It is possible but unlikely that a bond can have a negative yield. To understand how that can happen you have to know how the yield on a bond is determined.

And remember: This is relevant mainly to bond traders who buy and sell bonds in the secondary market, not to individual investors who buy bonds at face value and hold them until their maturity date.

Understanding Bond Yield

The return that a bond provides an investor is measured by its yield, which is a percentage of the bond's face value. "Current yield" is the commonly quoted number that is used to report the return on a bond for a one-year period.

Key Takeaways

  • Current yield is the amount that will be paid in interest on a bond over a one-year period, expressed as a percentage of its face value.
  • Yield to maturity is the amount that will be paid from now until the bond expires, also expressed as a percentage of its face value.
  • The yield to maturity may in rare circumstances be a negative number.

Note that this accounts only for the interest amount, or coupon payments, that the bond pays to the investor. The current yield is calculated by dividing the bond's coupon rate by its current market price. That number doesn’t account for any capital gains or losses incurred when the bond is sold.

If the bond is held by the investor for one year, this yield as quoted will accurately reflect the total return that the bondholder has received.

Using this calculation, the bond's current yield can only be negative if the investor received a negative interest payment, or if the bond had a market value below zero. Both of these are unlikely events.

Calculating Yield to Maturity

Other calculations of yield take additional factors into account and can be used to more accurately evaluate the returns an investor may receive.

As its name suggests, the yield to maturity (YTM) indicates the bond’s return, expressed as an annual percentage, if the investor holds the bond until it reaches its maturity date. This formula takes into account all of the coupon payments and the face (or par) value on the bond.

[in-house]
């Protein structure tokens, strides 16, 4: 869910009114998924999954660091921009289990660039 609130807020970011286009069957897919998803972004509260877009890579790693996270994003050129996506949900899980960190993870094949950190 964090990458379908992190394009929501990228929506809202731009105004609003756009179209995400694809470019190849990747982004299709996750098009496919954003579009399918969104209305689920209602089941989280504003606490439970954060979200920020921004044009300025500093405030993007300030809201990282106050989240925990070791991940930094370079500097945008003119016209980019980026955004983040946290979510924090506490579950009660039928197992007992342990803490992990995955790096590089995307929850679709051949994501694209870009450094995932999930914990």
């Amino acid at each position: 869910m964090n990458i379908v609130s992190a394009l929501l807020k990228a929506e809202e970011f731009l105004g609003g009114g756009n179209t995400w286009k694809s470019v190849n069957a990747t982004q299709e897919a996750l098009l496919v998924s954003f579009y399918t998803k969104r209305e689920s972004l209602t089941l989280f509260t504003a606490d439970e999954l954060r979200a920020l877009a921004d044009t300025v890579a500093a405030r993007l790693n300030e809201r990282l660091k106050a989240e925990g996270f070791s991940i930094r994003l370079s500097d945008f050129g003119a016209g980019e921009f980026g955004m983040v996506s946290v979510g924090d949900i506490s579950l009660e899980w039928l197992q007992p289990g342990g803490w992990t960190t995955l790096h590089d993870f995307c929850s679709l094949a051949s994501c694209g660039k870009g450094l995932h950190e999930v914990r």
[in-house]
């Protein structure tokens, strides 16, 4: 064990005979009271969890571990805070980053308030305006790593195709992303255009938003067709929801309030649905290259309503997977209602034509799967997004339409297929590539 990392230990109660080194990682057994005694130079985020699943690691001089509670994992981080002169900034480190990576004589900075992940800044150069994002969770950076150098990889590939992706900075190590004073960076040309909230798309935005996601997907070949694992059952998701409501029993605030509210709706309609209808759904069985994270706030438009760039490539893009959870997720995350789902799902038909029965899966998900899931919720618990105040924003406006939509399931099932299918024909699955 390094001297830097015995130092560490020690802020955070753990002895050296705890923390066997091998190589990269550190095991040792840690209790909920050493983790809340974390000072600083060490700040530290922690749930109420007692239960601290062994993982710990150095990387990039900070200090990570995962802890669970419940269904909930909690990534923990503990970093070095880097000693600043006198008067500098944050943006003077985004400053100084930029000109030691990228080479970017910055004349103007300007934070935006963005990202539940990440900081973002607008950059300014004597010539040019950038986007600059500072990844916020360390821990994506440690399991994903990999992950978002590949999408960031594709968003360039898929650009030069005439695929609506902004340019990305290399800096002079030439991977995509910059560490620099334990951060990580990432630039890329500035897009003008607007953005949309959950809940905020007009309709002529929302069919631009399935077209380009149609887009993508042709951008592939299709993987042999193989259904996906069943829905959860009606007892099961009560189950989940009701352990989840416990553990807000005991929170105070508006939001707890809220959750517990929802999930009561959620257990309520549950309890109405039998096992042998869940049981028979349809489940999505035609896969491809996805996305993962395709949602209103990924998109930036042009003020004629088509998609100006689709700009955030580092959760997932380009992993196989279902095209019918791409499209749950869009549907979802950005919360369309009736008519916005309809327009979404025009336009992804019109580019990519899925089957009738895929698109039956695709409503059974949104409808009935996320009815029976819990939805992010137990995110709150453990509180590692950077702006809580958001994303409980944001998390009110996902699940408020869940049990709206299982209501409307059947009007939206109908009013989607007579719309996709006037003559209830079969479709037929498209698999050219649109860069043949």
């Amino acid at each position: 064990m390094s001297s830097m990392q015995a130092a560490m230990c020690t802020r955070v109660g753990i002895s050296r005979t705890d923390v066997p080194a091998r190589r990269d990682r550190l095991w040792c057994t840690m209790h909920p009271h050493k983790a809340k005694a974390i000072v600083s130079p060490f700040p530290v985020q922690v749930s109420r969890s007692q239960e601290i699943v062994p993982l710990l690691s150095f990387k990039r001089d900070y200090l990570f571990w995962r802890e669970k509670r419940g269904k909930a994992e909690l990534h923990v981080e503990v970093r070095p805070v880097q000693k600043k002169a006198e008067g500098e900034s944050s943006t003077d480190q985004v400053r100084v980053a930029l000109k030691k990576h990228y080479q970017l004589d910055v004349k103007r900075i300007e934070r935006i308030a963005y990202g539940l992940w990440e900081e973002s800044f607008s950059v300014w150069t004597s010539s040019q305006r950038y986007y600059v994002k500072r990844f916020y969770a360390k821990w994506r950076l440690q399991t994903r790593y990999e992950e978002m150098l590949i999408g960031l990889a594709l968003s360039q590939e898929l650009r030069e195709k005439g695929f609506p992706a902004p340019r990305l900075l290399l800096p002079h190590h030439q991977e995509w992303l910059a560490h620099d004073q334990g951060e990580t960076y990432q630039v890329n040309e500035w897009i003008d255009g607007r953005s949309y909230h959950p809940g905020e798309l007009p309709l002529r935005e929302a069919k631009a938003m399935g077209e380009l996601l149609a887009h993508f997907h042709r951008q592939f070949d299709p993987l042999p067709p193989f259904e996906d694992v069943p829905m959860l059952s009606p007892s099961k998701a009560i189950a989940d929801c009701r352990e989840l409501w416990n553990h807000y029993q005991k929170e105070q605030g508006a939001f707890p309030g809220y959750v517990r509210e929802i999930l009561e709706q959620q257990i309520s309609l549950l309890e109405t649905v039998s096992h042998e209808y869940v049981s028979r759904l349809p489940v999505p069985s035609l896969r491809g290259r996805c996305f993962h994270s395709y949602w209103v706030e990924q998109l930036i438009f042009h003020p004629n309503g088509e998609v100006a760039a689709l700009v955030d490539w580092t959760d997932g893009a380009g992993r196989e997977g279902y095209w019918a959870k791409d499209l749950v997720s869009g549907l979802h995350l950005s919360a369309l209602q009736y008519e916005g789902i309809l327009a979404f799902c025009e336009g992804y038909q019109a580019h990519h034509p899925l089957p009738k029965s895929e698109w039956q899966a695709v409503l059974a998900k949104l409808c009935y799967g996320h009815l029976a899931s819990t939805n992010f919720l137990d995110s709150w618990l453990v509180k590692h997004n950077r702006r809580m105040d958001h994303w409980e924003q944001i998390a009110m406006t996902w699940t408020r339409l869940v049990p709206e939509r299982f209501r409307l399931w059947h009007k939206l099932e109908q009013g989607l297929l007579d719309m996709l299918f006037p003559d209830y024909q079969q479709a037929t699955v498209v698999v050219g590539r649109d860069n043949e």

This is generally seen as a more accurate evaluation of a bond's value than current yield.

Example of YTM Calculation

However, calculating a bond's YTM is complex and involves significant trial and error. While it is usually done by using a software program, an approximate YTM can be obtained from a bond yield table.

A bond may have a negative YTM calculation. It depends on how much less than par value the investor paid for it and how many payments will be made before it reaches its maturity.

For example, say an investor pays $800 for a bond that has exactly two years left to maturity. It has a face value of $1,000 and interest payments of $8 per year.

In this scenario, the bond table will show that the bond will have a YTM of about 10.86%. If the bondholder had paid $1,200 for the bond, the YTM would be about -9.41%.

However, a bond will not necessarily present a negative actual yield simply because the investor paid more than face value for it.

Finally, when using the YTM calculation, it is possible to have a negative yield on a bond, depending on how much one initially pays for the bond and its time to maturity.

The Global Negative-Yield Problem

All of the above is related to the normal functioning of the bond market in the U.S. According to Bloomberg News, the U.S. is one of only a few nations that has never experienced a negative yield in its sovereign debt.

As of mid-2019, about a quarter of global bond debt had a negative yield. This is because, in an era of extremely low interest rates, many large institutional investors were willing to pay a little over face value for high-quality bonds. They accepted a negative return on their investment for the safety and liquidity that high-quality government and corporate bonds offer.